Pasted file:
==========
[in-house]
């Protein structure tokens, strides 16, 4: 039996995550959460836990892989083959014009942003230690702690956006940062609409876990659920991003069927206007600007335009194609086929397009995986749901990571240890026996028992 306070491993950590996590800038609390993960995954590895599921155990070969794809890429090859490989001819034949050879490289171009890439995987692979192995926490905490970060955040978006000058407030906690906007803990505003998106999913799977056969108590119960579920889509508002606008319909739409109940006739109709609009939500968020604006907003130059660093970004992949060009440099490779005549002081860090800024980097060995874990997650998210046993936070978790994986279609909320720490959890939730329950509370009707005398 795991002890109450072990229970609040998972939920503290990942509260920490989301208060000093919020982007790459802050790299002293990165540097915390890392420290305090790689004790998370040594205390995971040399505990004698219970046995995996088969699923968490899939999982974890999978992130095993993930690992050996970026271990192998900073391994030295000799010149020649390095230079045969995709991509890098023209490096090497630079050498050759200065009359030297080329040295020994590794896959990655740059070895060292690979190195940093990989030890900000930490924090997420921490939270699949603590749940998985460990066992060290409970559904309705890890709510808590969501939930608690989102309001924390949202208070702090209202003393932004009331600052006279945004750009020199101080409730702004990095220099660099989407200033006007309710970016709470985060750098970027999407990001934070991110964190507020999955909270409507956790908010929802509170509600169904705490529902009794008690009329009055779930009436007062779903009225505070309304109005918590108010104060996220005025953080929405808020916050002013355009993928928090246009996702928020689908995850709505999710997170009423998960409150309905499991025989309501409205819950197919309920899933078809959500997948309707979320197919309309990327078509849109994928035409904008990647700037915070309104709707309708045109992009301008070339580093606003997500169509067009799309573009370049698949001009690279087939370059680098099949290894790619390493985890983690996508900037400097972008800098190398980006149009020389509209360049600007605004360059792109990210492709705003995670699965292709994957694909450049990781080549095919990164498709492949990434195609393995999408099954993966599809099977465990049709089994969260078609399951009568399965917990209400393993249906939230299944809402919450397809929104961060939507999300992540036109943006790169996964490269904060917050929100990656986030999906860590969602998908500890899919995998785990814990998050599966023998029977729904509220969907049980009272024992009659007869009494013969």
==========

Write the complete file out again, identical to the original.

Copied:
[in-house]
């Protein structure tokens, strides 16, 4: 039996995550959460836990892989083959014009942003230690702690956006940062609409876990659920991003069927206007600007335009194609086929397009995986749901990571240890026996028992 306070491993950590996590800038609390993960995954590895599921155990070969794809890429090859490989001819034949050879490289171009890439995987692979192995926490905490970060955040978006000058407030906690906007803990505003998106999913799977056969108590119960579920889509508002606008319909739409109940006739109709609009939500968020604006907003130059660093970004992949060009440099490779005549002081860090800024980097060995874990997650998210046993936070978790994986279609909320720490959890939730329950509370009707005398 795991002890109450072990229970609040998972939920503290990942509260920490989301208060000093919020982007790459802050790299002293990165540097915390890392420290305090790689004790998370040594205390995971040399505990004698219970046995995996088969699923968490899939999982974890999978992130095993993930690992050996970026271990192998900073391994030295000799010149020649390095230079045969995709991509890098023209490096090497630079050498050759200065009359030297080329040295020994590794896959990655740059070895060292690979190195940093990989030890900000930490924090997420921490939270699949603590749940998985460990066992060290409970559904309705890890709510808590969501939930608690989102309001924390949202208070702090209202003393932004009331600052006279945004750009020199101080409730702004990095220099660099989407200033006007309710970016709470985060750098970027999407990001934070991110964190507020999955909270409507956790908010929802509170509600169904705490529902009794008690009329009055779930009436007062779903009225505070309304109005918590108010104060996220005025953080929405808020916050002013355009993928928090246009996702928020689908995850709505999710997170009423998960409150309905499991025989309501409205819950197919309920899933078809959500997948309707979320197919309309990327078509849109994928035409904008990647700037915070309104709707309708045109992009301008070339580093606003997500169509067009799309573009370049698949001009690279087939370059680098099949290894790619390493985890983690996508900037400097972008800098190398980006149009020389509209360049600007605004360059792109990210492709705003995670699965292709994957694909450049990781080549095919990164498709492949990434195609393995999408099954993966599809099977465990049709089994969260078609399951009568399965917990209400393993249906939230299944809402919450397809929104961060939507999300992540036109943006790169996964490269904060917050929100990656986030999906860590969602998908500890899919995998785990814990998050599966023998029977729904509220969907049980009272024992009659007869009494013969």